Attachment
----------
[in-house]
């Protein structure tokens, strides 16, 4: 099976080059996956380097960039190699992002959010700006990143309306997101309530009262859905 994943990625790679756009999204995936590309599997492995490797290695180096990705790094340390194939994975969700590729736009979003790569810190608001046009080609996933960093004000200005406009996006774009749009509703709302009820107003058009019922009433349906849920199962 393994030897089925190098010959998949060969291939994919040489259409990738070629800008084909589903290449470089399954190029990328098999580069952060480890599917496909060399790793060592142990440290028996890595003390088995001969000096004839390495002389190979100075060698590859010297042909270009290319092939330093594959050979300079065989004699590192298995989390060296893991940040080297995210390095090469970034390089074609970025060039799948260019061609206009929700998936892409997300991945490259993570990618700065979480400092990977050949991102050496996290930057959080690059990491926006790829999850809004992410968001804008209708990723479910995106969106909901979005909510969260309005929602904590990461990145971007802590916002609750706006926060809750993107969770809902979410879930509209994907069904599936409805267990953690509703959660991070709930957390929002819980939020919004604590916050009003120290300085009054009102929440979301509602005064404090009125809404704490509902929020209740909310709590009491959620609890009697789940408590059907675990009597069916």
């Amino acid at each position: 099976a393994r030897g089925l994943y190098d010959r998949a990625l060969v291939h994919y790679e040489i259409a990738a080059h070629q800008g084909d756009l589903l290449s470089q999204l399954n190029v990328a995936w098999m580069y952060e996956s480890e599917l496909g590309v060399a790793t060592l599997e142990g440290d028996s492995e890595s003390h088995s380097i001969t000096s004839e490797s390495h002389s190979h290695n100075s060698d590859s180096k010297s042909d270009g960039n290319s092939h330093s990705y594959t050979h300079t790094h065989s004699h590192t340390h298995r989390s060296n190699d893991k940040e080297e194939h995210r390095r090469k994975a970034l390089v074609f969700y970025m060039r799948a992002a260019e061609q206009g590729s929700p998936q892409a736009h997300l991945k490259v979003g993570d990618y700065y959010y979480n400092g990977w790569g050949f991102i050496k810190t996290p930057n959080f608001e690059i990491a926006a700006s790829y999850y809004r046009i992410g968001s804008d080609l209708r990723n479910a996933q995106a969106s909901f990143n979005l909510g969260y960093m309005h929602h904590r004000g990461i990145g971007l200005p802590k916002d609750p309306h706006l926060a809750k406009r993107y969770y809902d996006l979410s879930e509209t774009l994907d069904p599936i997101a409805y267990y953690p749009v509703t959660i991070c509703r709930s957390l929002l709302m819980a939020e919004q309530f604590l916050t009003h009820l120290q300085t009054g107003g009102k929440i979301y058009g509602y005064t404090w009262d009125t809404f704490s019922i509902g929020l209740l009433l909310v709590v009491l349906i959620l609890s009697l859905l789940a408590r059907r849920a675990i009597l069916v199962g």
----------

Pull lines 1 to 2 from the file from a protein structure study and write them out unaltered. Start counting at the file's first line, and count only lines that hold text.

[in-house]
């Protein structure tokens, strides 16, 4: 099976080059996956380097960039190699992002959010700006990143309306997101309530009262859905 994943990625790679756009999204995936590309599997492995490797290695180096990705790094340390194939994975969700590729736009979003790569810190608001046009080609996933960093004000200005406009996006774009749009509703709302009820107003058009019922009433349906849920199962 393994030897089925190098010959998949060969291939994919040489259409990738070629800008084909589903290449470089399954190029990328098999580069952060480890599917496909060399790793060592142990440290028996890595003390088995001969000096004839390495002389190979100075060698590859010297042909270009290319092939330093594959050979300079065989004699590192298995989390060296893991940040080297995210390095090469970034390089074609970025060039799948260019061609206009929700998936892409997300991945490259993570990618700065979480400092990977050949991102050496996290930057959080690059990491926006790829999850809004992410968001804008209708990723479910995106969106909901979005909510969260309005929602904590990461990145971007802590916002609750706006926060809750993107969770809902979410879930509209994907069904599936409805267990953690509703959660991070709930957390929002819980939020919004604590916050009003120290300085009054009102929440979301509602005064404090009125809404704490509902929020209740909310709590009491959620609890009697789940408590059907675990009597069916």